The most common tumor of the hand is not a cancer. It's a ganglion cyst....
Bones meet at joints. Joints are lubricated by synovial fluid. Escape of the fluid is prevented by a joint capsule.
Likewise, tendons are lubricated and nourished by synovial fluid from their surrounding tenosynovium.
Pathology - The Ganglion Cyst
If some of that synovial fluid escapes from a joint or tendon sheath, it stimulates an encompassing scar. The resulting fluid-filled sac is a ganglion cyst.
Gangions are common, and they are benign (meaning that they are not cancer).
A ganglion can arise from almost any joint or tendon sheath in the wrist and hand, but they are most common at the back of the wrist, on the front of the wrist below the thumb, along the palmar surfaces of the proximal fingers, and at the last knuckles of the fingers (the distal interphalangeal joints, which are just proximal to the nails; ganglion cysts at the distal interphalangeal joints are sometimes erroneously referred to as mucous cysts).
The exact cause of ganglions remains uncertain. Why does the fluid leak in the first place? The most popular theory is that ganglions form after trauma or degeneration of the capsule around the joint or tendon sheath.
Signs and Symptoms
Ganglion cysts can frequently be diagnosed simply by their location and shape. They are usually not adherent to the overlying skin and are firmly attached to the underlying joint or tendon sheath. X-rays are sometimes helpful in diagnosing ganglion cysts, particularly about the distal interphalangeal joint, where associated degenerative arthritis is often found. As other lesions can produce swelling in the same sites as ganglions, a 100% accurate diagnosis cannot be provided without aspiration or excision of the mass.
Ganglions may limit motion in the adjacent joints, or produce discomfort from compression or distention of local soft tissues. Particularly large ganglions can be cosmetically unpleasant. Ganglion cysts of the distal interphalangeal joint may produce grooving or ridging of the fingernails. Ganglion cysts arising from the flexor tendon sheath at the base of the finger may produce pain when grasping. On rare occasions, ganglion cysts (particularly those associated with the wrist) may cause changes in the bone.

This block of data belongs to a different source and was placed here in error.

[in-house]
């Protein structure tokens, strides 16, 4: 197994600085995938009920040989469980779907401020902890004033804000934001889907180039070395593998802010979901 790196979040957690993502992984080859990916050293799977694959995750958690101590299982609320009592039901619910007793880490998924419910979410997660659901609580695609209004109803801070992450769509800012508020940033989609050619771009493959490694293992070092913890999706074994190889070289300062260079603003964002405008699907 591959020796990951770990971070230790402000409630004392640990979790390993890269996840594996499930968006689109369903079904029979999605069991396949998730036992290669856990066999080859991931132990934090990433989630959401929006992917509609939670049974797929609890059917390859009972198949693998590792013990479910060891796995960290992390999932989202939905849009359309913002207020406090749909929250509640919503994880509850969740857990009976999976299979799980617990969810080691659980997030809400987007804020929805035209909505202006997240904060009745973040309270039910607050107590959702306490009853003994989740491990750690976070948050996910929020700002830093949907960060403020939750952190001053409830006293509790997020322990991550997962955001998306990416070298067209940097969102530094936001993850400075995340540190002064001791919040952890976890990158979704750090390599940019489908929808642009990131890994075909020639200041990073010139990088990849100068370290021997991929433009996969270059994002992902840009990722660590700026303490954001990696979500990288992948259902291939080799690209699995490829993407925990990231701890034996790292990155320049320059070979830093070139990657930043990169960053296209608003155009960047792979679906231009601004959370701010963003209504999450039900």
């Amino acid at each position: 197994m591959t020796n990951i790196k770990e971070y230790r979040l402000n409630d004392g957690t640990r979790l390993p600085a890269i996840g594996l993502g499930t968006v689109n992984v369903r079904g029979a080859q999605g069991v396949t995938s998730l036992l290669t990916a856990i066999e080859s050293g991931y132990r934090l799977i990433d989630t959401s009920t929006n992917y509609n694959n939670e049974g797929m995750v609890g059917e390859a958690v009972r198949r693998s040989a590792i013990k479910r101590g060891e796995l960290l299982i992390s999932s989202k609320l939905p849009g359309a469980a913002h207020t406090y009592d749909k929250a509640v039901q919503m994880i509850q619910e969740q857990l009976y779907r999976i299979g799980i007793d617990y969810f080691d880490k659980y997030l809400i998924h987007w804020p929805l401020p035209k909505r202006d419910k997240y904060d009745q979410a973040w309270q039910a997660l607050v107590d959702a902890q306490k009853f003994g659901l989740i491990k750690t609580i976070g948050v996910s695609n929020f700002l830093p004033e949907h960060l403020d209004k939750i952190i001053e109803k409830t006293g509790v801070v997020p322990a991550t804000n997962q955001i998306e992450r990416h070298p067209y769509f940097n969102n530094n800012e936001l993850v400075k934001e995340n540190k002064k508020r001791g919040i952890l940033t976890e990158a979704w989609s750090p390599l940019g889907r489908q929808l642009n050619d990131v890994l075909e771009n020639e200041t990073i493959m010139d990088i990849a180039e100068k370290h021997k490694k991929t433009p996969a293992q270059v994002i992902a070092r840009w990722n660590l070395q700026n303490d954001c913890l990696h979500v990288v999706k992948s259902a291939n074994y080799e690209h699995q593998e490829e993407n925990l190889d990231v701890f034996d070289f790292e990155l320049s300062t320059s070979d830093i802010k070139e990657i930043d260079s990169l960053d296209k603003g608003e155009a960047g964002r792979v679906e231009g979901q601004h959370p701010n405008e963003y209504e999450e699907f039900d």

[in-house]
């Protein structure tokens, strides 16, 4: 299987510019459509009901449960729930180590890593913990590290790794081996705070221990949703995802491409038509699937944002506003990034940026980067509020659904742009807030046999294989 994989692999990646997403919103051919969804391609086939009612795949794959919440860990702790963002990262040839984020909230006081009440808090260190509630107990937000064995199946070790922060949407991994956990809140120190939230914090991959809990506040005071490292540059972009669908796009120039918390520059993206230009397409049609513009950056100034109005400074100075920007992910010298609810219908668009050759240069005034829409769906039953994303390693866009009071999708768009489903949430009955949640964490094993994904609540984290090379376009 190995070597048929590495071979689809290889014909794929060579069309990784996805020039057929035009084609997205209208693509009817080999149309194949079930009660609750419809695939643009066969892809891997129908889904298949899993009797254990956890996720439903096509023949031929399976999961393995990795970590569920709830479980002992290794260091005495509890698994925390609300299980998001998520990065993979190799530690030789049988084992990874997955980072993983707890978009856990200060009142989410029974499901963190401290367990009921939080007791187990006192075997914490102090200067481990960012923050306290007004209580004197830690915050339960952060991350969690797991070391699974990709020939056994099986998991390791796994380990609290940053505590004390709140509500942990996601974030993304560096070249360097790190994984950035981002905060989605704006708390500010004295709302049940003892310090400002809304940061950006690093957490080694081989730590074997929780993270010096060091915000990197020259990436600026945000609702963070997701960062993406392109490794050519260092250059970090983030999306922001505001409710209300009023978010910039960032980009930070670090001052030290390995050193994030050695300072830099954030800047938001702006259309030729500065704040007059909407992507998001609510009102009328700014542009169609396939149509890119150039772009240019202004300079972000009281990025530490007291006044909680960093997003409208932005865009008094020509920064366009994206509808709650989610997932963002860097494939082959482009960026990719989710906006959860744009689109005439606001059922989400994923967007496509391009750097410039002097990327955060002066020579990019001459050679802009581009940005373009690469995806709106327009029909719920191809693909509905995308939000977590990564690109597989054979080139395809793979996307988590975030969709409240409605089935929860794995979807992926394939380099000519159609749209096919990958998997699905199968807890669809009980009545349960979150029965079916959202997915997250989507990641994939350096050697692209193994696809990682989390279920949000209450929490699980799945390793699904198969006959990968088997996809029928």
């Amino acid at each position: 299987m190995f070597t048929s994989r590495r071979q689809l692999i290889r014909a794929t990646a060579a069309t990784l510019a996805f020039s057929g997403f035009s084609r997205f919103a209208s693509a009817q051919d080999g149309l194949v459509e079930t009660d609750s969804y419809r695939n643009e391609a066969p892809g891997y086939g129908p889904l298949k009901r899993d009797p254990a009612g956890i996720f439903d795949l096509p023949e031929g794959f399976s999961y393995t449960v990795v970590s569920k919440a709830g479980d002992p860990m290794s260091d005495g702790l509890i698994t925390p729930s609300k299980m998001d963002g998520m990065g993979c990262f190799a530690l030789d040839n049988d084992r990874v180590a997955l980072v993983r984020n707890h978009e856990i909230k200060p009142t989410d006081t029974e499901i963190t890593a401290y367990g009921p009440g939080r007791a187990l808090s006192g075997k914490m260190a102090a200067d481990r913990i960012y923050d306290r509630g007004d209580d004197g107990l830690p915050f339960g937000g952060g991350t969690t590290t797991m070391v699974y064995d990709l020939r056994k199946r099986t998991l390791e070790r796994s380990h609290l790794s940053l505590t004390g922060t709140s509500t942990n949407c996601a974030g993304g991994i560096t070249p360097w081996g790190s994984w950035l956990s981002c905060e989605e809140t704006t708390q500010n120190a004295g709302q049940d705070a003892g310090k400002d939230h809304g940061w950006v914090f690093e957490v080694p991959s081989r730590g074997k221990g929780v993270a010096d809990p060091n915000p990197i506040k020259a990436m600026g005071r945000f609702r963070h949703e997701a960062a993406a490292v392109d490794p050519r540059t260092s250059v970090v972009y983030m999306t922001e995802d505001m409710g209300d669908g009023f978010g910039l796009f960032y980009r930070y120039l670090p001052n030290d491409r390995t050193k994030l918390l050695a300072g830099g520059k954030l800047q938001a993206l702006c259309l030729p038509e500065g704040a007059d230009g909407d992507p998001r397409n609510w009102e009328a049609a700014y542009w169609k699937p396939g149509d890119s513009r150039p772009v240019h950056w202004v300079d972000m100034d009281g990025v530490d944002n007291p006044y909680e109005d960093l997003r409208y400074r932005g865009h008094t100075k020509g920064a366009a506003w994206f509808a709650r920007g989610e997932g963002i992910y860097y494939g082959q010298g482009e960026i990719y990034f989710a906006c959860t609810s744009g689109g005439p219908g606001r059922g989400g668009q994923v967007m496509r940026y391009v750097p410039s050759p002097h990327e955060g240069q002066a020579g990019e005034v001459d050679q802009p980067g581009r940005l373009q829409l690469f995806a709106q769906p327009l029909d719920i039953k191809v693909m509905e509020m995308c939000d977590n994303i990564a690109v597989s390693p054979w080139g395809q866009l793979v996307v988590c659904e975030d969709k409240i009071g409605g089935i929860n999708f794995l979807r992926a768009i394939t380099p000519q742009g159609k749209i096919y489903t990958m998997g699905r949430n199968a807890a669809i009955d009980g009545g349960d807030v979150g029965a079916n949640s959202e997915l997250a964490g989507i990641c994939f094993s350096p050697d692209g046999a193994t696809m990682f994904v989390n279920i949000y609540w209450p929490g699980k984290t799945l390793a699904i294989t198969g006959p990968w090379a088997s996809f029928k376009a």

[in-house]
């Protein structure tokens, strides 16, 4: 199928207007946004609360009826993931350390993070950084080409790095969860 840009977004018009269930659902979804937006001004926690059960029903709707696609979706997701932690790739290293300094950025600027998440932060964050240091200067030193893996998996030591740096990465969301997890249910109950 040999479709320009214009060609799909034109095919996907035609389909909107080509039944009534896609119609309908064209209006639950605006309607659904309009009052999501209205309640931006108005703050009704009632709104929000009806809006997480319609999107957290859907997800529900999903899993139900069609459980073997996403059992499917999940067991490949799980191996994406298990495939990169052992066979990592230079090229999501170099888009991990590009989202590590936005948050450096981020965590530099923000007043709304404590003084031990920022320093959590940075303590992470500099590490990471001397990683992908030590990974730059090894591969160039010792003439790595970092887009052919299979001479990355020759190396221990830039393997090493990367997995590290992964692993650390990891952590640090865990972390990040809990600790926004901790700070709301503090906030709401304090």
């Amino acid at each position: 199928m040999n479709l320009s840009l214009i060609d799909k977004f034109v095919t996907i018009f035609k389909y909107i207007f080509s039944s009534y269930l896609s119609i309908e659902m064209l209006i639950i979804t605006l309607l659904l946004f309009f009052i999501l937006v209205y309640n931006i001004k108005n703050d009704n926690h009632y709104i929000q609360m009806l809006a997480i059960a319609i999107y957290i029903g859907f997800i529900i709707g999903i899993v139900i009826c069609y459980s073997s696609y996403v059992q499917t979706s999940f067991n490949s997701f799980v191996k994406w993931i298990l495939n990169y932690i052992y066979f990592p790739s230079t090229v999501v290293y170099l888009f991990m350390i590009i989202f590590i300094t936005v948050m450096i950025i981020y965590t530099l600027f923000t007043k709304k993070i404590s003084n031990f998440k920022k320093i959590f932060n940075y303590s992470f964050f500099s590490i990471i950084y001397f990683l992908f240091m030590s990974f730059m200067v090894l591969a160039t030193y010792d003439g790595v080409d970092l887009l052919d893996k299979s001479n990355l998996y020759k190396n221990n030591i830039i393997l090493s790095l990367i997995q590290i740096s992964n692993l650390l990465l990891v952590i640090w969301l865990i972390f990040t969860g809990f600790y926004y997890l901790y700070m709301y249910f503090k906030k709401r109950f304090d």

- Conservative treatment:
- Ganglion cysts often change in size and may even disappear spontaneously. For this reason, if the ganglion is asymptomatic, it may be best to simply observe the mass for a period of time. Ganglions about the wrist may respond well to a temporary period of immobilization.
- Aspiration of a ganglion may diagnose the lesion and may temporarily or permanently treat the condition. This consists of first numbing the area with a local anesthetic, and then inserting a needle to withdraw the clear, jelly-like fluid from the ganglion sac. A compressive dressing or splint may be applied following aspiration. Aspiration is extremely useful in minimizing symptoms when surgery is not desired. Recurrence of the ganglion can be expected in >50% of cases following aspiration.
- When conservative treatment fails, or when symptoms are severe and/or longstanding, I usually recommend surgery....
- small incision over the ganglion cyst
- The cyst is carefully freed from the surrounding structures.
- Care is taken to identify its site of origin, and to excise a small portion of the joint capsule or tendon sheath from which it has arisen.
- In the treatment of a "mucous cyst" at the distal interphalangeal joint,I remove the osteophytes (bony spurs) that may be associated with the origin of this type of ganglion.
Following ganglion cyst removal, a bulky compressive dressing is applied. Within 1-2 weeks, exercises are initiated to prevent the development of stiffness. Usual recovery time following surgery for ganglion cysts ranges from 2-3 weeks for small ganglions of the finger, and 6-8 weeks for ganglions involving the wrist.